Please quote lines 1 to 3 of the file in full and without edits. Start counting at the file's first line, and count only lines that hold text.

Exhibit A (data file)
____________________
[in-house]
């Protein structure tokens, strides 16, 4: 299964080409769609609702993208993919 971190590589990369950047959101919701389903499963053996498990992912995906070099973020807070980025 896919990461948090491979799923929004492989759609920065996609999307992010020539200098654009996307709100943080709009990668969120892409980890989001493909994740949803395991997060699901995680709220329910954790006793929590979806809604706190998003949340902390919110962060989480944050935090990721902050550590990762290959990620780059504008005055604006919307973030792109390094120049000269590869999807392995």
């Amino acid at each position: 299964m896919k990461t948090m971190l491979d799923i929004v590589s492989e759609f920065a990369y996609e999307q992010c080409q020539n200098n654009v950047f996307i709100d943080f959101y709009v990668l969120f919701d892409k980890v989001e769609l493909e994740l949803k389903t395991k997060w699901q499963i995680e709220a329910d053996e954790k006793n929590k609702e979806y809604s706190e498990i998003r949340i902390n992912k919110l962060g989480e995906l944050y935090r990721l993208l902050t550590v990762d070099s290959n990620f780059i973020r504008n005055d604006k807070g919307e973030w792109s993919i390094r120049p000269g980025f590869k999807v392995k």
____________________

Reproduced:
[in-house]
């Protein structure tokens, strides 16, 4: 299964080409769609609702993208993919 971190590589990369950047959101919701389903499963053996498990992912995906070099973020807070980025 896919990461948090491979799923929004492989759609920065996609999307992010020539200098654009996307709100943080709009990668969120892409980890989001493909994740949803395991997060699901995680709220329910954790006793929590979806809604706190998003949340902390919110962060989480944050935090990721902050550590990762290959990620780059504008005055604006919307973030792109390094120049000269590869999807392995």
């Amino acid at each position: 299964m896919k990461t948090m971190l491979d799923i929004v590589s492989e759609f920065a990369y996609e999307q992010c080409q020539n200098n654009v950047f996307i709100d943080f959101y709009v990668l969120f919701d892409k980890v989001e769609l493909e994740l949803k389903t395991k997060w699901q499963i995680e709220a329910d053996e954790k006793n929590k609702e979806y809604s706190e498990i998003r949340i902390n992912k919110l962060g989480e995906l944050y935090r990721l993208l902050t550590v990762d070099s290959n990620f780059i973020r504008n005055d604006k807070g919307e973030w792109s993919i390094r120049p000269g980025f590869k999807v392995k």